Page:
In 1726, Francesco Geminiani published his own arrangements of twelve violin sonatas by his teacher Arcangelo Corelli. Geminiani, who had studied violin with Corelli in Rome and later moved to London to establish a career there, transformed his teacher’s opus 5 sonatas into larger-scale pieces in the concerto grosso tradition. Why did the young virtuoso do this? Perhaps he was finding his voice as a composer and took a step in that process by arranging already existing (and well-loved) works. Or maybe he wanted to take advantage of the craze for Corelli’s music in London to generate some income. As a simpler (and sweeter) explanation, maybe he simply wanted to pay musical tribute to his celebrated teacher and all that he learned from him.

The more I listen to these wonderful concertos, the more I’m convinced it’s the latter reason! And the more I’m moved by the spirit and skill with which Geminiani took these sonatas, exquisite gems in their original form, and transformed them into something new — larger in scope and richer in sonority (employing techniques that Corelli himself practically invented).

Geminiani and his contemporary Handel, both expatriates living in London, helped feed the demand for music in Corelli’s style there, together writing over 40 pieces in the genre Handel’s publisher called “Grand Concertos.”  The circle of Corelli’s influence expanded to a third generation with Geminiani’s student Charles Avison, and with the blind organist Charles Stanley, a follower of Handel. These musicians helped to keep the Corelli tradition going in London through at least the 1780’s.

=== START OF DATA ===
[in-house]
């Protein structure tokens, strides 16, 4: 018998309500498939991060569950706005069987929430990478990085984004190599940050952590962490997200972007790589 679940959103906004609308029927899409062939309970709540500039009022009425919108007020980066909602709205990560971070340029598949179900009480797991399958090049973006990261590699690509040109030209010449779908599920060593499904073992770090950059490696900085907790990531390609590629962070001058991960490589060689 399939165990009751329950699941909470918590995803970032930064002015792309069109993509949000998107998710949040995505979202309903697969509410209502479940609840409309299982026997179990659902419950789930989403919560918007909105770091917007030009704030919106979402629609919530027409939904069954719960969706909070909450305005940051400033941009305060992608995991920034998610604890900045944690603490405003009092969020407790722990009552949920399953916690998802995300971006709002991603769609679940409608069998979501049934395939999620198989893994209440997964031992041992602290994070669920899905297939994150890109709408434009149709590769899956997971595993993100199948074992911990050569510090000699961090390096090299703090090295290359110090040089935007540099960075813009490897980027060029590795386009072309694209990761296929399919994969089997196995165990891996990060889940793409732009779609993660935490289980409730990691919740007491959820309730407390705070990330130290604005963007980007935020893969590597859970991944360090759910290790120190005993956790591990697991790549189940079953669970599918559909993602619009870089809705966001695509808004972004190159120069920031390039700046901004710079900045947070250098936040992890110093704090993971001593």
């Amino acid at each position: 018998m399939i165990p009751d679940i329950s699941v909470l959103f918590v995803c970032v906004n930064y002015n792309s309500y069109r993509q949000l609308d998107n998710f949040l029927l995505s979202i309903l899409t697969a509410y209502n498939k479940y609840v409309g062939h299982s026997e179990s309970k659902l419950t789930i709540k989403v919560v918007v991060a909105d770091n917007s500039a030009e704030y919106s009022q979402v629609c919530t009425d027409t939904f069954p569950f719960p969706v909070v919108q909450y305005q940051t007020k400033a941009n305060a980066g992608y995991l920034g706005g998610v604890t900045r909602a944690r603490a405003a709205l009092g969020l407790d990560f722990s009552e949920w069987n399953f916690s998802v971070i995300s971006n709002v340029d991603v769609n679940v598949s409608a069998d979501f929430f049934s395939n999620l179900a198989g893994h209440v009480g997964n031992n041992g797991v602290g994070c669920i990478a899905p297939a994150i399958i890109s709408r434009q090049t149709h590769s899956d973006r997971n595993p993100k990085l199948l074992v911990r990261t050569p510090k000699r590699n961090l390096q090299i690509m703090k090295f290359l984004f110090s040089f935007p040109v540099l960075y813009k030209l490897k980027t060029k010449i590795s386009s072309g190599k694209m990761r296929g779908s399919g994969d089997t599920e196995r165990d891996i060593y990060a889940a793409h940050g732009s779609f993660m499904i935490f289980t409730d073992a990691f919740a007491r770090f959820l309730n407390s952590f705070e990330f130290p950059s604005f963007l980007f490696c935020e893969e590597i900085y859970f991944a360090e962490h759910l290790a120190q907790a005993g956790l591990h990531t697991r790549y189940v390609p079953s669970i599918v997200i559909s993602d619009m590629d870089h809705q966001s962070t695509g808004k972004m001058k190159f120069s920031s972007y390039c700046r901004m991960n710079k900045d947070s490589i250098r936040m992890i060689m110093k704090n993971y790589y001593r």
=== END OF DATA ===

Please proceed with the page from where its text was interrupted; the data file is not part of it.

But the circle of Corelli’s influence really extended to many of the major European musical centers, as well as through time in the musical language he developed that we still “speak” today.

With all this in mind, I hope you will join us on January 6th or 7th  for Arcangelo’s Circle, a celebration of the spirit and legacy of Corelli. Here is the program we are excited to share with you:
Francesco Geminiani, Concerto Grosso in D major
(after Corelli’s violin sonata op. 5 no. 1)
John Stanley, Concerto in 7 Parts in B Minor, op. 2 no. 2
Charles Avison, Concerto in 7 Parts in D major, op. 6 no. 9
Arcangelo Corelli,  Sonata for violin and continuo, op. 5 no. 10
(featuring Cynthia Miller Freivogel, violin, and Katherine Heater, harpsichord)
George Frideric Handel,  Grand Concerto in A Minor, op. 6, no. 4 (HWV 322)
Arcangelo Corelli, Concerto Grosso in D major, op. 6 no. 4

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